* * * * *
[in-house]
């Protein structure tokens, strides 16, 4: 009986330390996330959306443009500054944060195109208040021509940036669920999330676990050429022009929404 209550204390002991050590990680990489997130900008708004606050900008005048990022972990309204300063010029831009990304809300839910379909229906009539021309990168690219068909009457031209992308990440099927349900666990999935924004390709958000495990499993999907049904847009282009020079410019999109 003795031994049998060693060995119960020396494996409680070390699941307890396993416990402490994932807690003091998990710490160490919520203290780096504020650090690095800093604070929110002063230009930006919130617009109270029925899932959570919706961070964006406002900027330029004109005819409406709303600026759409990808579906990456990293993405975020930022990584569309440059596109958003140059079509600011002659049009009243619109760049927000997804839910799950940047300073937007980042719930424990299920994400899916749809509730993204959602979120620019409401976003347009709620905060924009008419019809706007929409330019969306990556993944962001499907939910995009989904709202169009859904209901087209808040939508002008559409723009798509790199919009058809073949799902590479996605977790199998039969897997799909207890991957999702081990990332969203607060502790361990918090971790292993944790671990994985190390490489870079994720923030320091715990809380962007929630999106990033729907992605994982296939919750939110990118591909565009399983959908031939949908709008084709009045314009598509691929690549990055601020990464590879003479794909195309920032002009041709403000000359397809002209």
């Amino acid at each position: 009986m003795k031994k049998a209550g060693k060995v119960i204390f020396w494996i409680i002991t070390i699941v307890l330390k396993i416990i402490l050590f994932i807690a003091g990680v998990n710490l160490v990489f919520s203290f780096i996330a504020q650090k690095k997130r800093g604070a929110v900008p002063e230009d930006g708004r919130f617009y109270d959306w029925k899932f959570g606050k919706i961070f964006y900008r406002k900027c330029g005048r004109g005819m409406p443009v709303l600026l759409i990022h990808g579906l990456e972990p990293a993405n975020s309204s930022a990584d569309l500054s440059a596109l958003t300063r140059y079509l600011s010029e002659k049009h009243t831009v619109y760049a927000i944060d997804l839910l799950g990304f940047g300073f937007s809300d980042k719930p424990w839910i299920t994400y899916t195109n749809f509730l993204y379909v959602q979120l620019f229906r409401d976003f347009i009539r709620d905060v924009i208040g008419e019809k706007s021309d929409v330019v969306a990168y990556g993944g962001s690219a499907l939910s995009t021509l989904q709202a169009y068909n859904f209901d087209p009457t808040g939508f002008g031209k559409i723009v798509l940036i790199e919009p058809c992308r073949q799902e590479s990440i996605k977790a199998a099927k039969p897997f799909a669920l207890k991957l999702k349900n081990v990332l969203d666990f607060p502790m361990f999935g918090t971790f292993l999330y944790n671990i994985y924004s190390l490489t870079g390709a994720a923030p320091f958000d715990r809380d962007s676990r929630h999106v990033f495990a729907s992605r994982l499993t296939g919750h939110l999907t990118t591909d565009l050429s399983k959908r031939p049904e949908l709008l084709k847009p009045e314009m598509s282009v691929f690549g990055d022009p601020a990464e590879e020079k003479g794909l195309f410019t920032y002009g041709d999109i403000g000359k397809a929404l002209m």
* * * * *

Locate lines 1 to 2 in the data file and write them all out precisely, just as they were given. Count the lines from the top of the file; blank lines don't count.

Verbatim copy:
[in-house]
């Protein structure tokens, strides 16, 4: 009986330390996330959306443009500054944060195109208040021509940036669920999330676990050429022009929404 209550204390002991050590990680990489997130900008708004606050900008005048990022972990309204300063010029831009990304809300839910379909229906009539021309990168690219068909009457031209992308990440099927349900666990999935924004390709958000495990499993999907049904847009282009020079410019999109 003795031994049998060693060995119960020396494996409680070390699941307890396993416990402490994932807690003091998990710490160490919520203290780096504020650090690095800093604070929110002063230009930006919130617009109270029925899932959570919706961070964006406002900027330029004109005819409406709303600026759409990808579906990456990293993405975020930022990584569309440059596109958003140059079509600011002659049009009243619109760049927000997804839910799950940047300073937007980042719930424990299920994400899916749809509730993204959602979120620019409401976003347009709620905060924009008419019809706007929409330019969306990556993944962001499907939910995009989904709202169009859904209901087209808040939508002008559409723009798509790199919009058809073949799902590479996605977790199998039969897997799909207890991957999702081990990332969203607060502790361990918090971790292993944790671990994985190390490489870079994720923030320091715990809380962007929630999106990033729907992605994982296939919750939110990118591909565009399983959908031939949908709008084709009045314009598509691929690549990055601020990464590879003479794909195309920032002009041709403000000359397809002209």